Appeals court rules Baltimore Police Department’s aerial surveillance program unconstitutional
07/02/2021 // Nolan Barton // Views

A divided federal appeals court ruled on June 24 that an aerial surveillance program used as a crime-fighting tool by the Baltimore Police Department was unconstitutional.

In its ruling, the Fourth Circuit U.S. Court of Appeals said the police must stop using any data obtained through the now-defunct program. The appeals court said the use of a plane equipped with wide-angle high-tech cameras to monitor the city amounted to a warrantless search and violated the Fourth Amendment.

"The AIR [Aerial Investigation Research] program records the movements of a city. With analysis, it can reveal where individuals come and go over an extended period. Because the AIR program enables police to deduce from the whole of individuals' movements, we hold that accessing its data is a search, and its warrantless operation violates the Fourth Amendment," Chief Judge Roger Gregory wrote for the majority in the tight 8-7 ruling.

Ruling prohibits police from accessing data collected through the surveillance program

The city and the police department argued that the lawsuit was now moot as the program ended in February. The surveillance flights actually stopped in October last year, but the police continued to process the data generated by the surveillance plane. Some of the 950,000 images taken have already been entered as evidence in criminal cases.

The court's ruling means the police department will be prohibited from accessing data collected through the program.

The American Civil Liberties Union (ACLU) and the ACLU of Maryland sued in federal court on behalf of a group of Black activist leaders in Baltimore, arguing that the program jeopardized the privacy rights of residents. A judge rejected a request for an injunction to temporarily block the program.


In November last year, a three-judge panel of the Fourth Circuit upheld the lower court ruling, finding that the program was carefully designed to "slow the recurrent increases in violent crime in Baltimore" and was "merely a tool used to track short-term movements in public, where the expectation of privacy is lessened." The ACLU appealed that ruling to the full court, which reversed the panel's ruling.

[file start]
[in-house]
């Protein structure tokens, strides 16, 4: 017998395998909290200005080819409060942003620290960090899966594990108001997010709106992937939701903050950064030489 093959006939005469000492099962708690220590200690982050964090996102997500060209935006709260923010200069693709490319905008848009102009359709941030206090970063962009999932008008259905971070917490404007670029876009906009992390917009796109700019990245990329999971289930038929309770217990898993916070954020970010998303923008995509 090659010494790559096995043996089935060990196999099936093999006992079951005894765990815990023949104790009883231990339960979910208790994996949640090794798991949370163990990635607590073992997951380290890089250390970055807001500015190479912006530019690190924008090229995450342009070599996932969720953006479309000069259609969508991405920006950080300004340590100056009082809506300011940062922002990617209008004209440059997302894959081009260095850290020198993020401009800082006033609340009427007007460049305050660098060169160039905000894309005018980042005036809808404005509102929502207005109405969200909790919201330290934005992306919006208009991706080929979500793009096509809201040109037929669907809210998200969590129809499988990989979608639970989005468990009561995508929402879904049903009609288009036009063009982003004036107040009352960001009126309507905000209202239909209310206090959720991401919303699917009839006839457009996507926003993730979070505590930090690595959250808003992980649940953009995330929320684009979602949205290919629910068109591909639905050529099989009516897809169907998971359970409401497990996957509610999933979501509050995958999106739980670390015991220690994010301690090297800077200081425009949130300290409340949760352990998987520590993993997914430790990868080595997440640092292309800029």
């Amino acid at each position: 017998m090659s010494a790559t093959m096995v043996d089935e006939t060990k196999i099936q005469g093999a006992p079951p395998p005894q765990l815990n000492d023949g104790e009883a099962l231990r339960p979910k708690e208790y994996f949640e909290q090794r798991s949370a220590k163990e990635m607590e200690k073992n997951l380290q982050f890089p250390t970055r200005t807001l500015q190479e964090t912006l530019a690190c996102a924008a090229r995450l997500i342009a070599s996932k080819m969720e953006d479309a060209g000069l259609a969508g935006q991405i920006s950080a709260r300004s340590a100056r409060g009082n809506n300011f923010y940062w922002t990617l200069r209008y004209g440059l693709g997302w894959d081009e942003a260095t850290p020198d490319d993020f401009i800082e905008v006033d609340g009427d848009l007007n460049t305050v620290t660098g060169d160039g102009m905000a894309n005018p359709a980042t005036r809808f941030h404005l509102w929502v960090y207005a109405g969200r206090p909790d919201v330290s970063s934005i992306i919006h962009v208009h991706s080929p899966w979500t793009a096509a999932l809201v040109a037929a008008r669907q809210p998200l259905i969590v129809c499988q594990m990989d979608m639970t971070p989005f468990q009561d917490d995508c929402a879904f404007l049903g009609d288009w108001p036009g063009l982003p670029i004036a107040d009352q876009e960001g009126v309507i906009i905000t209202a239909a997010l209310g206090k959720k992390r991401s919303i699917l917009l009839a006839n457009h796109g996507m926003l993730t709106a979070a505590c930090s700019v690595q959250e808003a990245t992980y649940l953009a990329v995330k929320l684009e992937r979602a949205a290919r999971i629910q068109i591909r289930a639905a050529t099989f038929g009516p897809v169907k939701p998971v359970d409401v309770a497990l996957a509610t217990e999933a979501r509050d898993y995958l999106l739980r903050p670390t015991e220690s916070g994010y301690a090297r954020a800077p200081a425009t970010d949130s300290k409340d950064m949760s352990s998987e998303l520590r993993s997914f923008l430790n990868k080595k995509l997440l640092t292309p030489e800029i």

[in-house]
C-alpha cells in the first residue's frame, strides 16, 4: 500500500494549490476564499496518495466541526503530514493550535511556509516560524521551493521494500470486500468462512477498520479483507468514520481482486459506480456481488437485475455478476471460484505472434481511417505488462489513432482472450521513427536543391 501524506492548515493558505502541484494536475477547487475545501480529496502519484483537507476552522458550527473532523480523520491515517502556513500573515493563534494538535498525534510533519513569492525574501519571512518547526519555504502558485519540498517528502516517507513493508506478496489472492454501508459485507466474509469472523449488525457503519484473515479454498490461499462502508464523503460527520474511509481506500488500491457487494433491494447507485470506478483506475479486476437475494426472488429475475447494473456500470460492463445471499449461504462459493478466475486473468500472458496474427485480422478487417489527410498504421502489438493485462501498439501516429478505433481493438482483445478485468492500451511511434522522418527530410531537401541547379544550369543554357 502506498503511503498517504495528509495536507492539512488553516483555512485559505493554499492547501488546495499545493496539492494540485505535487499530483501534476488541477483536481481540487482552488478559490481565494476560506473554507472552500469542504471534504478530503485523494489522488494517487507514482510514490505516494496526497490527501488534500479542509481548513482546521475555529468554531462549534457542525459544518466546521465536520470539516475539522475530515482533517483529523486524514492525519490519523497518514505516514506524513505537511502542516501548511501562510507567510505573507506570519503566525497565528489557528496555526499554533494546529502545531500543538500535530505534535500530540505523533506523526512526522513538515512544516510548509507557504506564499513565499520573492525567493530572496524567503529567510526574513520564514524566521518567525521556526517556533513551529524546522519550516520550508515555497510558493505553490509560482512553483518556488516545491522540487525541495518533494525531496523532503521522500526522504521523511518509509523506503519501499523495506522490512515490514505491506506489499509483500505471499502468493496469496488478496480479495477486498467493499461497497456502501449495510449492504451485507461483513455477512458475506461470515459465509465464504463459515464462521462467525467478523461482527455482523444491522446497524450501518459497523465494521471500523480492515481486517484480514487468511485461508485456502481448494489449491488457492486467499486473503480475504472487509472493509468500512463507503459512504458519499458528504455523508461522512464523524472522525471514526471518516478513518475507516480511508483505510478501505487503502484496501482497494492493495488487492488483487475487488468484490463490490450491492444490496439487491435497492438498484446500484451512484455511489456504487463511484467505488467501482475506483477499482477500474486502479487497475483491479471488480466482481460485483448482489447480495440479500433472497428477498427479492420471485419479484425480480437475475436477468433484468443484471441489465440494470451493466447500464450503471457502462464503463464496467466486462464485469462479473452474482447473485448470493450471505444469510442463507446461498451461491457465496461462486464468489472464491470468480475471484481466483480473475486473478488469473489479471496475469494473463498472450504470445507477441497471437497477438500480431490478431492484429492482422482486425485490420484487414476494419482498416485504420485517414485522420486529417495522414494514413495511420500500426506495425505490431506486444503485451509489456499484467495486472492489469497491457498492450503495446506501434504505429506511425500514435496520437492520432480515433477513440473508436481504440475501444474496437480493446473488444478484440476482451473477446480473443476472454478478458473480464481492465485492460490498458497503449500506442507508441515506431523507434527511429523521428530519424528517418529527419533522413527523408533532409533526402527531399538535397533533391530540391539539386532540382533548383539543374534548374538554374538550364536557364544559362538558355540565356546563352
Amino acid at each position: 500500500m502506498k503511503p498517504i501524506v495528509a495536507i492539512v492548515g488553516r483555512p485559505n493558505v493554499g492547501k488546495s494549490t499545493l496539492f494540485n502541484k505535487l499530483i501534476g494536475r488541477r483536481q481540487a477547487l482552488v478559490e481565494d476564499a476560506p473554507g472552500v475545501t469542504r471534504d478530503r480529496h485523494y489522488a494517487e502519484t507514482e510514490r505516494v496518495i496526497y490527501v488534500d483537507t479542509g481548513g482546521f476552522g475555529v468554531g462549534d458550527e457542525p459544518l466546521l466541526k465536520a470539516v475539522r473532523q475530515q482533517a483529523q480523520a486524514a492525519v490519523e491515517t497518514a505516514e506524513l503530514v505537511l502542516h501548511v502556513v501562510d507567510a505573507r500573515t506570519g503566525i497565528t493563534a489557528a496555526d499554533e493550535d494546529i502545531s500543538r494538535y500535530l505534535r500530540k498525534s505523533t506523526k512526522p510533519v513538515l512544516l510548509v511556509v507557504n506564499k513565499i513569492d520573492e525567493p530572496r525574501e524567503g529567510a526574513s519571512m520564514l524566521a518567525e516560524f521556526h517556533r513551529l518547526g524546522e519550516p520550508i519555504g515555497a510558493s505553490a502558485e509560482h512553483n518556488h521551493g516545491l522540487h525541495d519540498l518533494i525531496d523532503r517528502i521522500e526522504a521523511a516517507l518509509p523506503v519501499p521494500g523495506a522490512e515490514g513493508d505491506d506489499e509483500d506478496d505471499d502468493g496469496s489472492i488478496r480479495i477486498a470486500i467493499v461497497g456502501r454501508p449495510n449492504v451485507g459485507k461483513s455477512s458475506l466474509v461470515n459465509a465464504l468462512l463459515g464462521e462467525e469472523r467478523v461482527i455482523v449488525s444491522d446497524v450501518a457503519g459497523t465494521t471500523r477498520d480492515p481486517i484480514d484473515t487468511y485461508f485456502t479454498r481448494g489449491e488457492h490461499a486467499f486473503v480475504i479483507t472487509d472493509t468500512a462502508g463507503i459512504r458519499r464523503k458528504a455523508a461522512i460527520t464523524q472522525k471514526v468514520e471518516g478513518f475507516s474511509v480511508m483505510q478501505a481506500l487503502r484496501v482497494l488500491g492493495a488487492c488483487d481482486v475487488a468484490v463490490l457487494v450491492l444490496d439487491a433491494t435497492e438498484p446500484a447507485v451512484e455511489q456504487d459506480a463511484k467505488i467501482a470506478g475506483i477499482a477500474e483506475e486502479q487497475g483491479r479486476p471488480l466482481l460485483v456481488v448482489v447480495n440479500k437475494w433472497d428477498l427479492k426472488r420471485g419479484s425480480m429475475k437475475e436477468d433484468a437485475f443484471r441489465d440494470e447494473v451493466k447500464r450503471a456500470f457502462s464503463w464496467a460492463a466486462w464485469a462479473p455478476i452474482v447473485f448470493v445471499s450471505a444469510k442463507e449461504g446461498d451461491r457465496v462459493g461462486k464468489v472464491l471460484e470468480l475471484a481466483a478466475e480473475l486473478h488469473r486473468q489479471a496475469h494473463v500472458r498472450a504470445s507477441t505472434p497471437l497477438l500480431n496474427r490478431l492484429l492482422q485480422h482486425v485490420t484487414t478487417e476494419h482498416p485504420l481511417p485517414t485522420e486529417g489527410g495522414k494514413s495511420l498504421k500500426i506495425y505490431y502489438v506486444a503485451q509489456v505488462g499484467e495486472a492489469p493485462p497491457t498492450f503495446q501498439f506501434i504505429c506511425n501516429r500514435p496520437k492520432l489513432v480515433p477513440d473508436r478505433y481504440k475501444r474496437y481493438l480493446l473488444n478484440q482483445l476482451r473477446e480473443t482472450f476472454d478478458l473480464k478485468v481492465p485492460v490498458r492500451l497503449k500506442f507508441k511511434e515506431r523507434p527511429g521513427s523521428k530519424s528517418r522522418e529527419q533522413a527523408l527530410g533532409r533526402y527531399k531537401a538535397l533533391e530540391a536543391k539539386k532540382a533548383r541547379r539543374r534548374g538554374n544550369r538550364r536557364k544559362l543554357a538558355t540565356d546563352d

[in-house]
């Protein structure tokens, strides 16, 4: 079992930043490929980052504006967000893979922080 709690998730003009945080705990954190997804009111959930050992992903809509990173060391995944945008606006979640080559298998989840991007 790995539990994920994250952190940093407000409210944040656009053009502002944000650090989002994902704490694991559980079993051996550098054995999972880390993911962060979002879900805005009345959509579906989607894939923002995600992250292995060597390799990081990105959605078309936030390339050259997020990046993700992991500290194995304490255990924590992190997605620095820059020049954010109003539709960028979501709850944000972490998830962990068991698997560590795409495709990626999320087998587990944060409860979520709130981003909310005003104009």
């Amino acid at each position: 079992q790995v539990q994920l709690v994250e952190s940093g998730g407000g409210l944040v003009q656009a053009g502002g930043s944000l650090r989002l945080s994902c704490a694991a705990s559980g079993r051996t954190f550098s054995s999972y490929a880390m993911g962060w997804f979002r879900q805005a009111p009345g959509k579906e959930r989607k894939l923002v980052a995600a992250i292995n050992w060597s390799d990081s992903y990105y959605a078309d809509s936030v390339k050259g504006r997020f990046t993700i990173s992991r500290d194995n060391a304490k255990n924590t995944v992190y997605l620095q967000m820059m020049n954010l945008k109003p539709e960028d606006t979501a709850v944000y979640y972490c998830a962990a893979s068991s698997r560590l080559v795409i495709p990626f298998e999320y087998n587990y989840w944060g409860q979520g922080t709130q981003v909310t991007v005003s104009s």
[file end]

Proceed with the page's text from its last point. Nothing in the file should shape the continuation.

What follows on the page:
"The real crux of this case was the constitutional question: Is this allowable? Putting an entire city under permanent video surveillance during all the daylight hours and tracking the movement of the entire population of the city and storing that information to create a virtual time machine, and the court said no," said David Rocah, a senior staff attorney for the ACLU of Maryland.

In a dissenting opinion, Judge J. Harvie Wilkinson III said the majority opinion failed to balance "recognition of both public needs and privacy concerns" under the Fourth Amendment. He cited the number of people murdered in Baltimore – 335 in 2020 and 348 in 2019.

"One would think from reading the majority's opinion that all is well in Baltimore," Wilkinson wrote. "These numbers make Baltimore one of the most dangerous cities in America. Yet somehow the majority sees over-surveillance as Baltimore's big problem … and it ventures on a crusade to eradicate it."

Surveillance plane tantamount to forcing Baltimore residents to wearing a tracking device

Cameras on the surveillance plane captured the movement of residents in large swaths of the city during daylight hours.

Investigators would then view the video to turn back the clock on crimes they learned about later. They used the video to investigate violent crimes including murders, non-fatal shootings, carjacking incidents and armed robberies. (Related: AI-enabled cameras said to predict crime before it happens… are "precrime" arrests next?)

"The residents of Baltimore were being treated as enemy combatants by their own police department," Rocah said. "They said it was the equivalent of everyone in Baltimore being forced to wear a tracking device every time they walk out the door."

The ACLU believes the court decision will deter other cities from considering this type of surveillance program. "It's a victory for the people of Baltimore. It's a victory, frankly, for anyone in the entire country who cares about maintaining a zone of privacy in the face of ever more powerful government tracking devices," Rocah said.

Supporters of the program argued that the images depicted people as dots that couldn't be identified. But the court disagreed.

"The court rejects that characterization because that data, combined with other technologies, which when all put together, clearly identifies people and their movement," said Michelle Gilman, a University of Baltimore law professor.

In a statement sent to 11 News, Baltimore City Solicitor Jim Shea said: "Although Baltimore is not, and has not been for many months, operating any form of aerial surveillance, we were disappointed to learn of the Fourth Circuit's closely divided opinion and will be evaluating our options."

Follow for more news and information related to government surveillance programs.

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